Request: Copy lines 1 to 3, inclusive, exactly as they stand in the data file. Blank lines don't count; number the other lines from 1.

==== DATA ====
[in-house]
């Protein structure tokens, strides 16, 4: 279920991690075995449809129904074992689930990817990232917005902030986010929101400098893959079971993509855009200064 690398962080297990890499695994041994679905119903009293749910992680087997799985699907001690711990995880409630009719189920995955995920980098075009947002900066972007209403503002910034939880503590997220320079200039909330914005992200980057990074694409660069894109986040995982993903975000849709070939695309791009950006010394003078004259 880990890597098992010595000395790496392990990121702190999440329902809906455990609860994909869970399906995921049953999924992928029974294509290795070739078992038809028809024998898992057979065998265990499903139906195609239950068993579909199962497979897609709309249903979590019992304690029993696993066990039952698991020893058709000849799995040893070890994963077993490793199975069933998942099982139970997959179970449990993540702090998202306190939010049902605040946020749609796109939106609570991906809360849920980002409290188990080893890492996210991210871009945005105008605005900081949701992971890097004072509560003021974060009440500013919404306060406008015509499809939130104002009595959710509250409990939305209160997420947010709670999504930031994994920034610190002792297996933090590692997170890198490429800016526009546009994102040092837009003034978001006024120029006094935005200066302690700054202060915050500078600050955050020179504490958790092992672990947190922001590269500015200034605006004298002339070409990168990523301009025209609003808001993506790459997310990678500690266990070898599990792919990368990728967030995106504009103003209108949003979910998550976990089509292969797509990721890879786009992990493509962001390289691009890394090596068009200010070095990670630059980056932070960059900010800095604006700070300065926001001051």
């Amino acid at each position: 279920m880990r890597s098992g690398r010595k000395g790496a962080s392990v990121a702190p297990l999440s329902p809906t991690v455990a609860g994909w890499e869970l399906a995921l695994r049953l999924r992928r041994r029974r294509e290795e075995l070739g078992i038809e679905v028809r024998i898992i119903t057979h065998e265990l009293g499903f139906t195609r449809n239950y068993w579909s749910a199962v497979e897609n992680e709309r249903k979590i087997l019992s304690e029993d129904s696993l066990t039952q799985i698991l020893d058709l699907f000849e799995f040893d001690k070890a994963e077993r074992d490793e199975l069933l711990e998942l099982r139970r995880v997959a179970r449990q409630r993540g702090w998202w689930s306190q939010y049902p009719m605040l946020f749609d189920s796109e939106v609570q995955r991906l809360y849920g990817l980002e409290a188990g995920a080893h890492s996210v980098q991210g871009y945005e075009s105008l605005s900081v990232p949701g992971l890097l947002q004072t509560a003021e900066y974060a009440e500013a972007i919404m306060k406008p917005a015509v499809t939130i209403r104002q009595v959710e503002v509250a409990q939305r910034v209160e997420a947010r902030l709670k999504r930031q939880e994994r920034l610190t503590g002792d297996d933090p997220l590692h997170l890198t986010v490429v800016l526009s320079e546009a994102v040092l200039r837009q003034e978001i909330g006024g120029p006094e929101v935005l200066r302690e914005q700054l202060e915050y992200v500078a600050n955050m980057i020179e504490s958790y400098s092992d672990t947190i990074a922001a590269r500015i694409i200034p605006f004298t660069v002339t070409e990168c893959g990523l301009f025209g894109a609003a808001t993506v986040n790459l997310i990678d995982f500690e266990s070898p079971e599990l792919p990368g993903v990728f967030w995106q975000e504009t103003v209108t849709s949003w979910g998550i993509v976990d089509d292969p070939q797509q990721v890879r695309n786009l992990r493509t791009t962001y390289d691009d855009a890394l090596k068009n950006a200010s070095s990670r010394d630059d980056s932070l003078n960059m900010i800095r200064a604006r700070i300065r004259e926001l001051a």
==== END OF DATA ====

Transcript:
[in-house]
């Protein structure tokens, strides 16, 4: 279920991690075995449809129904074992689930990817990232917005902030986010929101400098893959079971993509855009200064 690398962080297990890499695994041994679905119903009293749910992680087997799985699907001690711990995880409630009719189920995955995920980098075009947002900066972007209403503002910034939880503590997220320079200039909330914005992200980057990074694409660069894109986040995982993903975000849709070939695309791009950006010394003078004259 880990890597098992010595000395790496392990990121702190999440329902809906455990609860994909869970399906995921049953999924992928029974294509290795070739078992038809028809024998898992057979065998265990499903139906195609239950068993579909199962497979897609709309249903979590019992304690029993696993066990039952698991020893058709000849799995040893070890994963077993490793199975069933998942099982139970997959179970449990993540702090998202306190939010049902605040946020749609796109939106609570991906809360849920980002409290188990080893890492996210991210871009945005105008605005900081949701992971890097004072509560003021974060009440500013919404306060406008015509499809939130104002009595959710509250409990939305209160997420947010709670999504930031994994920034610190002792297996933090590692997170890198490429800016526009546009994102040092837009003034978001006024120029006094935005200066302690700054202060915050500078600050955050020179504490958790092992672990947190922001590269500015200034605006004298002339070409990168990523301009025209609003808001993506790459997310990678500690266990070898599990792919990368990728967030995106504009103003209108949003979910998550976990089509292969797509990721890879786009992990493509962001390289691009890394090596068009200010070095990670630059980056932070960059900010800095604006700070300065926001001051």
């Amino acid at each position: 279920m880990r890597s098992g690398r010595k000395g790496a962080s392990v990121a702190p297990l999440s329902p809906t991690v455990a609860g994909w890499e869970l399906a995921l695994r049953l999924r992928r041994r029974r294509e290795e075995l070739g078992i038809e679905v028809r024998i898992i119903t057979h065998e265990l009293g499903f139906t195609r449809n239950y068993w579909s749910a199962v497979e897609n992680e709309r249903k979590i087997l019992s304690e029993d129904s696993l066990t039952q799985i698991l020893d058709l699907f000849e799995f040893d001690k070890a994963e077993r074992d490793e199975l069933l711990e998942l099982r139970r995880v997959a179970r449990q409630r993540g702090w998202w689930s306190q939010y049902p009719m605040l946020f749609d189920s796109e939106v609570q995955r991906l809360y849920g990817l980002e409290a188990g995920a080893h890492s996210v980098q991210g871009y945005e075009s105008l605005s900081v990232p949701g992971l890097l947002q004072t509560a003021e900066y974060a009440e500013a972007i919404m306060k406008p917005a015509v499809t939130i209403r104002q009595v959710e503002v509250a409990q939305r910034v209160e997420a947010r902030l709670k999504r930031q939880e994994r920034l610190t503590g002792d297996d933090p997220l590692h997170l890198t986010v490429v800016l526009s320079e546009a994102v040092l200039r837009q003034e978001i909330g006024g120029p006094e929101v935005l200066r302690e914005q700054l202060e915050y992200v500078a600050n955050m980057i020179e504490s958790y400098s092992d672990t947190i990074a922001a590269r500015i694409i200034p605006f004298t660069v002339t070409e990168c893959g990523l301009f025209g894109a609003a808001t993506v986040n790459l997310i990678d995982f500690e266990s070898p079971e599990l792919p990368g993903v990728f967030w995106q975000e504009t103003v209108t849709s949003w979910g998550i993509v976990d089509d292969p070939q797509q990721v890879r695309n786009l992990r493509t791009t962001y390289d691009d855009a890394l090596k068009n950006a200010s070095s990670r010394d630059d980056s932070l003078n960059m900010i800095r200064a604006r700070i300065r004259e926001l001051a």